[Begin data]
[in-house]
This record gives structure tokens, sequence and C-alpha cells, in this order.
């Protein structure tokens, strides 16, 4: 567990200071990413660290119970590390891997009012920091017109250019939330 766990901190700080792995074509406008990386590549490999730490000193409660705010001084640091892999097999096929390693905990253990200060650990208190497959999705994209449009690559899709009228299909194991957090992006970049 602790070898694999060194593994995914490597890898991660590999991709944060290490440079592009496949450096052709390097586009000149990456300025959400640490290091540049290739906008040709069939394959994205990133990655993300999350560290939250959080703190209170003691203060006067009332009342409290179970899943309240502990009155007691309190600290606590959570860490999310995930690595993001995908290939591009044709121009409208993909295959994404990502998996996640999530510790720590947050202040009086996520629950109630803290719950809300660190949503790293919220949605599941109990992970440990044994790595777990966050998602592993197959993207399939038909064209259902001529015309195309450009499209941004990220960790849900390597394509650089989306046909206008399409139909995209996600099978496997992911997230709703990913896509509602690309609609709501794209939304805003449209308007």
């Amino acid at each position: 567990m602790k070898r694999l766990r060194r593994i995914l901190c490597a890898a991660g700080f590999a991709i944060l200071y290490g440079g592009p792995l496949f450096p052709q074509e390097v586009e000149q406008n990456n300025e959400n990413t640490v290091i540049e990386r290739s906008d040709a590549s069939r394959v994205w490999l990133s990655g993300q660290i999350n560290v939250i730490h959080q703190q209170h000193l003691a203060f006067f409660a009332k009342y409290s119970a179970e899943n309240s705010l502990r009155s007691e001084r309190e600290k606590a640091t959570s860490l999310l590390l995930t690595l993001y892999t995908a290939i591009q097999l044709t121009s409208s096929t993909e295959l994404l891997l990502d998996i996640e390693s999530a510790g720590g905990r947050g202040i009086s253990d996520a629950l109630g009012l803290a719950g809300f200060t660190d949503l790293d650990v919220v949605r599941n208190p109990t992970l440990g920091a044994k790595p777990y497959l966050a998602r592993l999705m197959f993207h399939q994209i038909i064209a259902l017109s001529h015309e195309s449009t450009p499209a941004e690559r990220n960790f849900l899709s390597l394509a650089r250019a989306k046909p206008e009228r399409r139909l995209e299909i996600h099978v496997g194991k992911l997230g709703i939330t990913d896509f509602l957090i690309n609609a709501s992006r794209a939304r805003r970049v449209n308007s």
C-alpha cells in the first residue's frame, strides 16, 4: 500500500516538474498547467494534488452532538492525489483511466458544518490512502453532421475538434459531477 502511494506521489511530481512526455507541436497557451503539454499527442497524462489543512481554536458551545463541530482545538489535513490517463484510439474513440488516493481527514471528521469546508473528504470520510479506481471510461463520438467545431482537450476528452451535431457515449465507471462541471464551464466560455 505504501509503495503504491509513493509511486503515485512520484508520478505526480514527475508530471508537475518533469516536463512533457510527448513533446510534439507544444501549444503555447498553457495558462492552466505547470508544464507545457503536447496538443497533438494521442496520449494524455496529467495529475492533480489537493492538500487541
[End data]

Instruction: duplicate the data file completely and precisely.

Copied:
[in-house]
This record gives structure tokens, sequence and C-alpha cells, in this order.
């Protein structure tokens, strides 16, 4: 567990200071990413660290119970590390891997009012920091017109250019939330 766990901190700080792995074509406008990386590549490999730490000193409660705010001084640091892999097999096929390693905990253990200060650990208190497959999705994209449009690559899709009228299909194991957090992006970049 602790070898694999060194593994995914490597890898991660590999991709944060290490440079592009496949450096052709390097586009000149990456300025959400640490290091540049290739906008040709069939394959994205990133990655993300999350560290939250959080703190209170003691203060006067009332009342409290179970899943309240502990009155007691309190600290606590959570860490999310995930690595993001995908290939591009044709121009409208993909295959994404990502998996996640999530510790720590947050202040009086996520629950109630803290719950809300660190949503790293919220949605599941109990992970440990044994790595777990966050998602592993197959993207399939038909064209259902001529015309195309450009499209941004990220960790849900390597394509650089989306046909206008399409139909995209996600099978496997992911997230709703990913896509509602690309609609709501794209939304805003449209308007």
């Amino acid at each position: 567990m602790k070898r694999l766990r060194r593994i995914l901190c490597a890898a991660g700080f590999a991709i944060l200071y290490g440079g592009p792995l496949f450096p052709q074509e390097v586009e000149q406008n990456n300025e959400n990413t640490v290091i540049e990386r290739s906008d040709a590549s069939r394959v994205w490999l990133s990655g993300q660290i999350n560290v939250i730490h959080q703190q209170h000193l003691a203060f006067f409660a009332k009342y409290s119970a179970e899943n309240s705010l502990r009155s007691e001084r309190e600290k606590a640091t959570s860490l999310l590390l995930t690595l993001y892999t995908a290939i591009q097999l044709t121009s409208s096929t993909e295959l994404l891997l990502d998996i996640e390693s999530a510790g720590g905990r947050g202040i009086s253990d996520a629950l109630g009012l803290a719950g809300f200060t660190d949503l790293d650990v919220v949605r599941n208190p109990t992970l440990g920091a044994k790595p777990y497959l966050a998602r592993l999705m197959f993207h399939q994209i038909i064209a259902l017109s001529h015309e195309s449009t450009p499209a941004e690559r990220n960790f849900l899709s390597l394509a650089r250019a989306k046909p206008e009228r399409r139909l995209e299909i996600h099978v496997g194991k992911l997230g709703i939330t990913d896509f509602l957090i690309n609609a709501s992006r794209a939304r805003r970049v449209n308007s």
C-alpha cells in the first residue's frame, strides 16, 4: 500500500516538474498547467494534488452532538492525489483511466458544518490512502453532421475538434459531477 502511494506521489511530481512526455507541436497557451503539454499527442497524462489543512481554536458551545463541530482545538489535513490517463484510439474513440488516493481527514471528521469546508473528504470520510479506481471510461463520438467545431482537450476528452451535431457515449465507471462541471464551464466560455 505504501509503495503504491509513493509511486503515485512520484508520478505526480514527475508530471508537475518533469516536463512533457510527448513533446510534439507544444501549444503555447498553457495558462492552466505547470508544464507545457503536447496538443497533438494521442496520449494524455496529467495529475492533480489537493492538500487541